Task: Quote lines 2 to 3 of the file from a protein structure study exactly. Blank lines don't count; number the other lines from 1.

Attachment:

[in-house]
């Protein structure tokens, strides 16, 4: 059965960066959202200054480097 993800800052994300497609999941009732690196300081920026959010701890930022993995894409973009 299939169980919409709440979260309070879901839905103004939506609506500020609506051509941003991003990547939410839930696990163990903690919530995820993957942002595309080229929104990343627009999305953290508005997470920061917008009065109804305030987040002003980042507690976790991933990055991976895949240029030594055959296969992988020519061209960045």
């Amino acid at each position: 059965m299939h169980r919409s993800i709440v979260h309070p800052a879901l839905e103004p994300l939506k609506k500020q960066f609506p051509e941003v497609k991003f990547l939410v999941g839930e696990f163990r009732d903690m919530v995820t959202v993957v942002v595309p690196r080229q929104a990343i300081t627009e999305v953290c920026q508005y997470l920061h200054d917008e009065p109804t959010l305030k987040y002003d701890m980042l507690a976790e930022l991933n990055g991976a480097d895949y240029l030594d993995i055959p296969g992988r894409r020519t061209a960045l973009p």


């Protein structure tokens, strides 16, 4: 059965960066959202200054480097 993800800052994300497609999941009732690196300081920026959010701890930022993995894409973009 299939169980919409709440979260309070879901839905103004939506609506500020609506051509941003991003990547939410839930696990163990903690919530995820993957942002595309080229929104990343627009999305953290508005997470920061917008009065109804305030987040002003980042507690976790991933990055991976895949240029030594055959296969992988020519061209960045």
């Amino acid at each position: 059965m299939h169980r919409s993800i709440v979260h309070p800052a879901l839905e103004p994300l939506k609506k500020q960066f609506p051509e941003v497609k991003f990547l939410v999941g839930e696990f163990r009732d903690m919530v995820t959202v993957v942002v595309p690196r080229q929104a990343i300081t627009e999305v953290c920026q508005y997470l920061h200054d917008e009065p109804t959010l305030k987040y002003d701890m980042l507690a976790e930022l991933n990055g991976a480097d895949y240029l030594d993995i055959p296969g992988r894409r020519t061209a960045l973009p």